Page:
Step 2: Loosen the Pedal. Now that you have positioned the bike and the wrench correctly, it’s time to loosen the pedal. Follow these steps:

1. Hold the wrench and the crank arm: With one hand, hold the wrench firmly, and with the other hand, hold the crank arm. This will give you stability and control while applying force.

2. Push the wrench towards the back of the bike: Apply force to the wrench by pushing it towards the back of the bike. This motion follows the pedal removal direction. If the pedal is stuck or rusty, you can use your body weight or a rubber mallet to increase the force. Just be careful not to slip or injure yourself in the process.

Step 3: Unscrew the Pedal. Once you have loosened the pedal enough, it’s time to unscrew it completely. Here’s what you need to do:

1. Remove the wrench from the pedal spindle: Take the wrench off the pedal spindle and set it aside.

2. Rotate the pedal spindle by hand: Using your hand, rotate the pedal spindle in the same direction as before, until it comes off the crank arm. The pedal should unscrew easily now that it has been loosened.

3. Be careful not to drop the pedal or lose any washers or spacers: As you remove the pedal, pay attention to any washers or spacers that may be attached to it. Make sure they don’t fall off or get lost in the process.

Step 4: Repeat for the Other Pedal. Congratulations! You have successfully removed one pedal. Now, it’s time to repeat the same steps for the other pedal. Remember to reverse the pedal removal direction. Here’s what you need to do:

1. Move to the other side of the bike: Walk around to the other side of the bike and position yourself in front of the other pedal and crank arm.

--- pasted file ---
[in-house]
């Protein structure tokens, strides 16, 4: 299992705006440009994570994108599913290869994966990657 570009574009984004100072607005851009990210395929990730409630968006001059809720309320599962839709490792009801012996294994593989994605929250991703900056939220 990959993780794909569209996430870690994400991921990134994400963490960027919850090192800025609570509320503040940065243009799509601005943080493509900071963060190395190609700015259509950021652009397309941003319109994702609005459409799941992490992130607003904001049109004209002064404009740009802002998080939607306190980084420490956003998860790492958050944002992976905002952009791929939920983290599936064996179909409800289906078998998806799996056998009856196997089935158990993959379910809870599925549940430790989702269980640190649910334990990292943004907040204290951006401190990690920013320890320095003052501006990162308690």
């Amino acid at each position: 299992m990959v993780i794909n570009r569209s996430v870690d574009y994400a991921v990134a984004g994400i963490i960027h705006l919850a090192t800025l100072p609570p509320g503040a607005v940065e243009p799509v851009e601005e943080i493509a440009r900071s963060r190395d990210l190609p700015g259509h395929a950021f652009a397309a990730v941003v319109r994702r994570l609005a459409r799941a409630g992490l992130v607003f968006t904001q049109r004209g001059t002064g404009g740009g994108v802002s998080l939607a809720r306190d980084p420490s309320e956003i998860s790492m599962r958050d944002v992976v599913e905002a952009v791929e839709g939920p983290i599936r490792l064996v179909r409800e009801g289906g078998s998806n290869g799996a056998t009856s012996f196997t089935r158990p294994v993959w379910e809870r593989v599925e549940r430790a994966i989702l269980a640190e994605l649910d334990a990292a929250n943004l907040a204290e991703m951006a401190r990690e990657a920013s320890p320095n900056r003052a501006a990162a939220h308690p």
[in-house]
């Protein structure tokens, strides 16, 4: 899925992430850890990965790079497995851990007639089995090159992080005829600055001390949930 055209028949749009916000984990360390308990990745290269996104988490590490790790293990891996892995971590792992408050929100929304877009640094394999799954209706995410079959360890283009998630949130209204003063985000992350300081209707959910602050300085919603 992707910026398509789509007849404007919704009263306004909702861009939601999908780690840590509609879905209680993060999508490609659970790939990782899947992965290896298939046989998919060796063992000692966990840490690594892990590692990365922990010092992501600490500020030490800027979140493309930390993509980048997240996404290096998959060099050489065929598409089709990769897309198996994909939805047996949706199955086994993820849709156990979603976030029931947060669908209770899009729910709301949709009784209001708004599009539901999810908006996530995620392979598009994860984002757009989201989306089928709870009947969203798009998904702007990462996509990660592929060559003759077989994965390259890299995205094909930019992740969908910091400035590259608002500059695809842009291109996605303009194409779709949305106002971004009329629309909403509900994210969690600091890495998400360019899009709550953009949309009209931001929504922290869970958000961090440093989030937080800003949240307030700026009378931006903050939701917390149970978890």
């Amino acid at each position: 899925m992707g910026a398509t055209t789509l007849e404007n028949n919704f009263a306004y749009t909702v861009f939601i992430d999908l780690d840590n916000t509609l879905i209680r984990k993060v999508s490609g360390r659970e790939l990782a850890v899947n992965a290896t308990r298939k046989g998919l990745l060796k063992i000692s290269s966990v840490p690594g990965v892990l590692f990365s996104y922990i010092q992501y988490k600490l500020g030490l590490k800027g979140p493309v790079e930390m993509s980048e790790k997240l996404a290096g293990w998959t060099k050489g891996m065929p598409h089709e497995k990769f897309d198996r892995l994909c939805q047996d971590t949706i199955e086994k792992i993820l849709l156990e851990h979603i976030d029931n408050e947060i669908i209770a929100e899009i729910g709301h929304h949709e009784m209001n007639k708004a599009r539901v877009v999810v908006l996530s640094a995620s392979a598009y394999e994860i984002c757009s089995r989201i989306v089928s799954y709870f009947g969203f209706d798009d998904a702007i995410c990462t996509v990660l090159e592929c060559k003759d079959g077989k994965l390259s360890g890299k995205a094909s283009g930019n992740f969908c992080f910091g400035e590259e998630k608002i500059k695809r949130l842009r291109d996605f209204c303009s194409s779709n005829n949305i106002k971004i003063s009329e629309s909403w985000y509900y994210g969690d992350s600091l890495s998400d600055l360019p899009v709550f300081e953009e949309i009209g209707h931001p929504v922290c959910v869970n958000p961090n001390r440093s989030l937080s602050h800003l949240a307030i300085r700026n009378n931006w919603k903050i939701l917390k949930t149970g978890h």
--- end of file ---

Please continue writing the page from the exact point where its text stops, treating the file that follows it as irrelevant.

2. Attach the wrench to the other pedal spindle: Just like before, attach the wrench to the other pedal spindle and position it at a 90-degree angle to the crank arm, pointing towards the front of the bike.

3. Push the wrench towards the back of the bike: Apply force to the wrench by pushing it towards the back of the bike, following the opposite pedal removal direction.

4. Loosen, unscrew, and remove the other pedal: Once the pedal is loose enough, remove the wrench and unscrew the pedal by hand, following the same steps as before.


Knowing how to remove bike pedals is an essential skill for any cyclist. Whether you need to replace them, clean them, or transport your bike, being able to remove your pedals is a fundamental part of bike maintenance. By following the steps outlined in this guide, you’ll be able to tackle this task with ease. So go ahead, give it a try, and keep on pedaling!

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Randy Joycelyn

Randy is the founder and editor of Cycling Soigneur. He has been passionate about cycling since he was a kid. He has been riding bikes for over 10 years. Cycling has just become a part of life.